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Shower of Gold Coins in Russian Pavilion at Venice Biennale

In what's quickly becoming one of the most striking scenes at this year's Venice Biennale, the world's most prestigious art fair, conceptual Russian artist Vadim Zakharov has created a shower of gold coins. Housed in the Russian Pavilion, the work is Inspired by Greek mythology. The metaphor follows the myth of Dana, who was locked up in a cave by her father, King Acrisius of Argos, to prevent her from bearing children. A prophecy stated that the King would be killed by Dana's son. Zeus, however, came to her in the form of golden rain and impregnated her. Soon after, their child Perseus was born, who would later fulfill the dark prophecy.

This piece, called Danae, is a modern take on the myth and is also a statement on the greed, cynicism, wastefulness and gluttony of the 21st century. As Udo Kittelmann, director of the National Gallery in Berlin and curator of this pavilion stated, “The Greek myth of the impregnation of Danae is subjected to numerous readings: a falling shower of gold makes reference to the seduction of Dana as an allegory for human desire and greed, but also to the corrupting influence of money.”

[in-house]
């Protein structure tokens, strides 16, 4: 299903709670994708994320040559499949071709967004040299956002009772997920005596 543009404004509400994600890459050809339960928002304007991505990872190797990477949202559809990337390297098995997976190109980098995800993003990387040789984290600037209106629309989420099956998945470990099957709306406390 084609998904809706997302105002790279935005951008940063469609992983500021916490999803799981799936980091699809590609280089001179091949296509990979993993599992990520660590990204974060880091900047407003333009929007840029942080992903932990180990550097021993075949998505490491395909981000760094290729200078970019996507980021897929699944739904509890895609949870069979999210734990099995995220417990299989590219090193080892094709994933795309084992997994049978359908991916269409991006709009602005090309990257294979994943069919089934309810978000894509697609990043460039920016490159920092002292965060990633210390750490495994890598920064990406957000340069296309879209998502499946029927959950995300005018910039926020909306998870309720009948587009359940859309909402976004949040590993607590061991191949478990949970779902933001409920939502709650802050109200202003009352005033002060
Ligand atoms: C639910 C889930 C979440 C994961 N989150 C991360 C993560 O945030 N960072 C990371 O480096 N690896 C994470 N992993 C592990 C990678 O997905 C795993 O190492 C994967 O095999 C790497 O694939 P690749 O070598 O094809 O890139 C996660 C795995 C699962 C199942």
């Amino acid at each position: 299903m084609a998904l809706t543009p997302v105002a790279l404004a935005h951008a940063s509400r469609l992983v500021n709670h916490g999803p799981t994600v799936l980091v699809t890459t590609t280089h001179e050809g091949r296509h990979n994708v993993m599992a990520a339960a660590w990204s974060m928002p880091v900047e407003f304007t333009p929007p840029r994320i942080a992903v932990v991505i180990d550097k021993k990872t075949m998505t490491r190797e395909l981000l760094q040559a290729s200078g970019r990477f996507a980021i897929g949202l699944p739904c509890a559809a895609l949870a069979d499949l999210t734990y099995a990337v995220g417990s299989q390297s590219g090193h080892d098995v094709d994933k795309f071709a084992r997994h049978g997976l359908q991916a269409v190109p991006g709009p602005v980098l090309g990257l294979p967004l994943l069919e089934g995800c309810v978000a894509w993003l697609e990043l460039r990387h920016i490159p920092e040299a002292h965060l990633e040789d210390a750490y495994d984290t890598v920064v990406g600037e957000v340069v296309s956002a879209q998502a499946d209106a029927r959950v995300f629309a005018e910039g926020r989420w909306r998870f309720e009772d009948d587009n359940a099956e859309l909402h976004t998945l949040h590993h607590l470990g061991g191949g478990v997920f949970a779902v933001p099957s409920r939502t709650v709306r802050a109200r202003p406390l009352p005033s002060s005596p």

Visitors watch as gold coins fall from the ceiling, forming into huge heaps on the floor. Only women are allowed to the lower floor, where they're handed see-through umbrellas to protect them from the coins. The women can pick the coins up and put them into a bucket which is then hoisted up to the ceiling.

Above photo credit: Daniel Zakharov

Photo credit: PR

Photo credit: Italo Rondinella

Photo credit: AFP

via [NY TImes]

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